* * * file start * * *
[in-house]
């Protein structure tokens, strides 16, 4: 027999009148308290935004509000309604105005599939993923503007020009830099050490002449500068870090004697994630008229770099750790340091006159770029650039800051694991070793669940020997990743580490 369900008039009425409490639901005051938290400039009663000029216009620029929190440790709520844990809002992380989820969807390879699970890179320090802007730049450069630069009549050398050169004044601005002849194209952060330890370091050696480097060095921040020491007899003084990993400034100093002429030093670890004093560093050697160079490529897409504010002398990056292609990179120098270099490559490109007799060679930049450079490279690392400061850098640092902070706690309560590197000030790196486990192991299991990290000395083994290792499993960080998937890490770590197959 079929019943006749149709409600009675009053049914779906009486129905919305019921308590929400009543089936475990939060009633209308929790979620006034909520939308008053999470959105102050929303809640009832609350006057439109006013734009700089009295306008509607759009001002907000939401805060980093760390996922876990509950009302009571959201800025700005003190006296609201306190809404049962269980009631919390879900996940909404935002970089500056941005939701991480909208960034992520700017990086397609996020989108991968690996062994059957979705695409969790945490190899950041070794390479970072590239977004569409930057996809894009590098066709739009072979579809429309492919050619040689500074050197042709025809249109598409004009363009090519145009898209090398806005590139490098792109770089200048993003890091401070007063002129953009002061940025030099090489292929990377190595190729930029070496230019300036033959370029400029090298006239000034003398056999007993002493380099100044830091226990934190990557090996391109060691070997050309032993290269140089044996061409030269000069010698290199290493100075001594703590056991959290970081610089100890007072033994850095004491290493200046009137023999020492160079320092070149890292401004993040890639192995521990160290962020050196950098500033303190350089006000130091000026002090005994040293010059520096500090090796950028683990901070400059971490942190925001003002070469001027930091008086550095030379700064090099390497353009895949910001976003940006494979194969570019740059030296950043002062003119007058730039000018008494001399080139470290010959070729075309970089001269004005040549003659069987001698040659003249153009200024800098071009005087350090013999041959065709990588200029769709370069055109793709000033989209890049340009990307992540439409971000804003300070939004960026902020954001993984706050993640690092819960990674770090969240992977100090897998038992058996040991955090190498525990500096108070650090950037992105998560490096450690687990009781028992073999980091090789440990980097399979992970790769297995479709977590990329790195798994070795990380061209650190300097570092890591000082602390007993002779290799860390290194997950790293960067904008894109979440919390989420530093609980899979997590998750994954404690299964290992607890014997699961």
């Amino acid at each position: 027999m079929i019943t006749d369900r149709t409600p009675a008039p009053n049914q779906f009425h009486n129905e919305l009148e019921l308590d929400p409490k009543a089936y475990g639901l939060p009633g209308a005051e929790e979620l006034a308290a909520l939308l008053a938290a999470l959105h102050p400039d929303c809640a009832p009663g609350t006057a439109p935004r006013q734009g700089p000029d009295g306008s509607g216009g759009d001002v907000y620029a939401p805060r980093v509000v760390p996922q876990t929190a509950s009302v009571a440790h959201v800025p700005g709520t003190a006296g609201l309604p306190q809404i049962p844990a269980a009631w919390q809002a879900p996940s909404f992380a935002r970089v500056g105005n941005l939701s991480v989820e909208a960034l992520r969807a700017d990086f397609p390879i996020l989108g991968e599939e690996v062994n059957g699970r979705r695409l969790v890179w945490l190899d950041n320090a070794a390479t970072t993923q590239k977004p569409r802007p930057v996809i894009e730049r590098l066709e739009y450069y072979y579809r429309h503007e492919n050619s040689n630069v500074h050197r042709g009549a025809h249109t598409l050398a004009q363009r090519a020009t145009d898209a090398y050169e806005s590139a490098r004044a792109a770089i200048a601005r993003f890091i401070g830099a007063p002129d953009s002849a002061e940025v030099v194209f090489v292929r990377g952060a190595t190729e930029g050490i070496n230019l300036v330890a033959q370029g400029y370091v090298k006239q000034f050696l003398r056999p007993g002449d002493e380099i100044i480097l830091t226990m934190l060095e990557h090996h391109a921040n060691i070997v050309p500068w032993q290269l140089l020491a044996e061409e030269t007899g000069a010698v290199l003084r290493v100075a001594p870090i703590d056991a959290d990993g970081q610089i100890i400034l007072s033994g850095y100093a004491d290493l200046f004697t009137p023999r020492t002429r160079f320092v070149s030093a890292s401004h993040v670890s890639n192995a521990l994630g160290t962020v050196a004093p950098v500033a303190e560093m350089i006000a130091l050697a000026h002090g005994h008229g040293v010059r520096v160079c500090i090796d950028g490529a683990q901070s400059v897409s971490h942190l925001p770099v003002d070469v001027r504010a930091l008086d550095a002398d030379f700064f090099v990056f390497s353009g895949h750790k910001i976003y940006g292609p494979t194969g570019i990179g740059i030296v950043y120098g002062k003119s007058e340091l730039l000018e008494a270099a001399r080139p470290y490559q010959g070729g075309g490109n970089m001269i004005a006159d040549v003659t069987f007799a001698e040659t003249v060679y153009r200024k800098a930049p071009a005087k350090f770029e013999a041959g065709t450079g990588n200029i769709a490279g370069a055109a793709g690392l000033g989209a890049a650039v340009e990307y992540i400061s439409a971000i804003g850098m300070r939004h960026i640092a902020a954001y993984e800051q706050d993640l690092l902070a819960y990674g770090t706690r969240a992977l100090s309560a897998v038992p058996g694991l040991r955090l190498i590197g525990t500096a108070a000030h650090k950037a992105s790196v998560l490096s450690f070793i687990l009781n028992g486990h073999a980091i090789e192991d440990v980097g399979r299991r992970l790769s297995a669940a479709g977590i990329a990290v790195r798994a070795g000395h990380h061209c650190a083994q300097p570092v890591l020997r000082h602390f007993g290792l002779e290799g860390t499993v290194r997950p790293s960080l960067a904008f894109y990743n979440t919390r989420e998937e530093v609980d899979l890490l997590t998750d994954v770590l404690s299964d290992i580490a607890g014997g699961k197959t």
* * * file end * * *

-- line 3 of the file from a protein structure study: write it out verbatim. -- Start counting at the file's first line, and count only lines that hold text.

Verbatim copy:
């Amino acid at each position: 027999m079929i019943t006749d369900r149709t409600p009675a008039p009053n049914q779906f009425h009486n129905e919305l009148e019921l308590d929400p409490k009543a089936y475990g639901l939060p009633g209308a005051e929790e979620l006034a308290a909520l939308l008053a938290a999470l959105h102050p400039d929303c809640a009832p009663g609350t006057a439109p935004r006013q734009g700089p000029d009295g306008s509607g216009g759009d001002v907000y620029a939401p805060r980093v509000v760390p996922q876990t929190a509950s009302v009571a440790h959201v800025p700005g709520t003190a006296g609201l309604p306190q809404i049962p844990a269980a009631w919390q809002a879900p996940s909404f992380a935002r970089v500056g105005n941005l939701s991480v989820e909208a960034l992520r969807a700017d990086f397609p390879i996020l989108g991968e599939e690996v062994n059957g699970r979705r695409l969790v890179w945490l190899d950041n320090a070794a390479t970072t993923q590239k977004p569409r802007p930057v996809i894009e730049r590098l066709e739009y450069y072979y579809r429309h503007e492919n050619s040689n630069v500074h050197r042709g009549a025809h249109t598409l050398a004009q363009r090519a020009t145009d898209a090398y050169e806005s590139a490098r004044a792109a770089i200048a601005r993003f890091i401070g830099a007063p002129d953009s002849a002061e940025v030099v194209f090489v292929r990377g952060a190595t190729e930029g050490i070496n230019l300036v330890a033959q370029g400029y370091v090298k006239q000034f050696l003398r056999p007993g002449d002493e380099i100044i480097l830091t226990m934190l060095e990557h090996h391109a921040n060691i070997v050309p500068w032993q290269l140089l020491a044996e061409e030269t007899g000069a010698v290199l003084r290493v100075a001594p870090i703590d056991a959290d990993g970081q610089i100890i400034l007072s033994g850095y100093a004491d290493l200046f004697t009137p023999r020492t002429r160079f320092v070149s030093a890292s401004h993040v670890s890639n192995a521990l994630g160290t962020v050196a004093p950098v500033a303190e560093m350089i006000a130091l050697a000026h002090g005994h008229g040293v010059r520096v160079c500090i090796d950028g490529a683990q901070s400059v897409s971490h942190l925001p770099v003002d070469v001027r504010a930091l008086d550095a002398d030379f700064f090099v990056f390497s353009g895949h750790k910001i976003y940006g292609p494979t194969g570019i990179g740059i030296v950043y120098g002062k003119s007058e340091l730039l000018e008494a270099a001399r080139p470290y490559q010959g070729g075309g490109n970089m001269i004005a006159d040549v003659t069987f007799a001698e040659t003249v060679y153009r200024k800098a930049p071009a005087k350090f770029e013999a041959g065709t450079g990588n200029i769709a490279g370069a055109a793709g690392l000033g989209a890049a650039v340009e990307y992540i400061s439409a971000i804003g850098m300070r939004h960026i640092a902020a954001y993984e800051q706050d993640l690092l902070a819960y990674g770090t706690r969240a992977l100090s309560a897998v038992p058996g694991l040991r955090l190498i590197g525990t500096a108070a000030h650090k950037a992105s790196v998560l490096s450690f070793i687990l009781n028992g486990h073999a980091i090789e192991d440990v980097g399979r299991r992970l790769s297995a669940a479709g977590i990329a990290v790195r798994a070795g000395h990380h061209c650190a083994q300097p570092v890591l020997r000082h602390f007993g290792l002779e290799g860390t499993v290194r997950p790293s960080l960067a904008f894109y990743n979440t919390r989420e998937e530093v609980d899979l890490l997590t998750d994954v770590l404690s299964d290992i580490a607890g014997g699961k197959t």